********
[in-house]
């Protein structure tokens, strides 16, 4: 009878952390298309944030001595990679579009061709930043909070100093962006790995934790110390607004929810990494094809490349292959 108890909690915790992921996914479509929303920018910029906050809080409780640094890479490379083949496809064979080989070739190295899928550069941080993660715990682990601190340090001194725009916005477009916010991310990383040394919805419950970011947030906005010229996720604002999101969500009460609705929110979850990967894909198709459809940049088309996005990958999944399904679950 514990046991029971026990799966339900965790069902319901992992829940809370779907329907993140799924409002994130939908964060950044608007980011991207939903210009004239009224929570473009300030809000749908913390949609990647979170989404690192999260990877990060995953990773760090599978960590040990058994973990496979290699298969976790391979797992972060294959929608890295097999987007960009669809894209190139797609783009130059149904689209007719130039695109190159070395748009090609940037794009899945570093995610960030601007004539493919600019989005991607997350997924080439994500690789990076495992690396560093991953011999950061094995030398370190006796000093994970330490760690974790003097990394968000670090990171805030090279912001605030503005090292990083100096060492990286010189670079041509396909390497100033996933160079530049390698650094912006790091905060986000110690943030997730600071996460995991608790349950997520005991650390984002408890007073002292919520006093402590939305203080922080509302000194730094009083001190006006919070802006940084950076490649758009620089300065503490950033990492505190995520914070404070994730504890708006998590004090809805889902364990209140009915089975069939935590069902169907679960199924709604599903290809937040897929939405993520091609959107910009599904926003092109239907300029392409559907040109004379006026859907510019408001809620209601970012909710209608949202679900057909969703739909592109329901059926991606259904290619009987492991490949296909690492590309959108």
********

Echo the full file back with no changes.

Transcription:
[in-house]
């Protein structure tokens, strides 16, 4: 009878952390298309944030001595990679579009061709930043909070100093962006790995934790110390607004929810990494094809490349292959 108890909690915790992921996914479509929303920018910029906050809080409780640094890479490379083949496809064979080989070739190295899928550069941080993660715990682990601190340090001194725009916005477009916010991310990383040394919805419950970011947030906005010229996720604002999101969500009460609705929110979850990967894909198709459809940049088309996005990958999944399904679950 514990046991029971026990799966339900965790069902319901992992829940809370779907329907993140799924409002994130939908964060950044608007980011991207939903210009004239009224929570473009300030809000749908913390949609990647979170989404690192999260990877990060995953990773760090599978960590040990058994973990496979290699298969976790391979797992972060294959929608890295097999987007960009669809894209190139797609783009130059149904689209007719130039695109190159070395748009090609940037794009899945570093995610960030601007004539493919600019989005991607997350997924080439994500690789990076495992690396560093991953011999950061094995030398370190006796000093994970330490760690974790003097990394968000670090990171805030090279912001605030503005090292990083100096060492990286010189670079041509396909390497100033996933160079530049390698650094912006790091905060986000110690943030997730600071996460995991608790349950997520005991650390984002408890007073002292919520006093402590939305203080922080509302000194730094009083001190006006919070802006940084950076490649758009620089300065503490950033990492505190995520914070404070994730504890708006998590004090809805889902364990209140009915089975069939935590069902169907679960199924709604599903290809937040897929939405993520091609959107910009599904926003092109239907300029392409559907040109004379006026859907510019408001809620209601970012909710209608949202679900057909969703739909592109329901059926991606259904290619009987492991490949296909690492590309959108």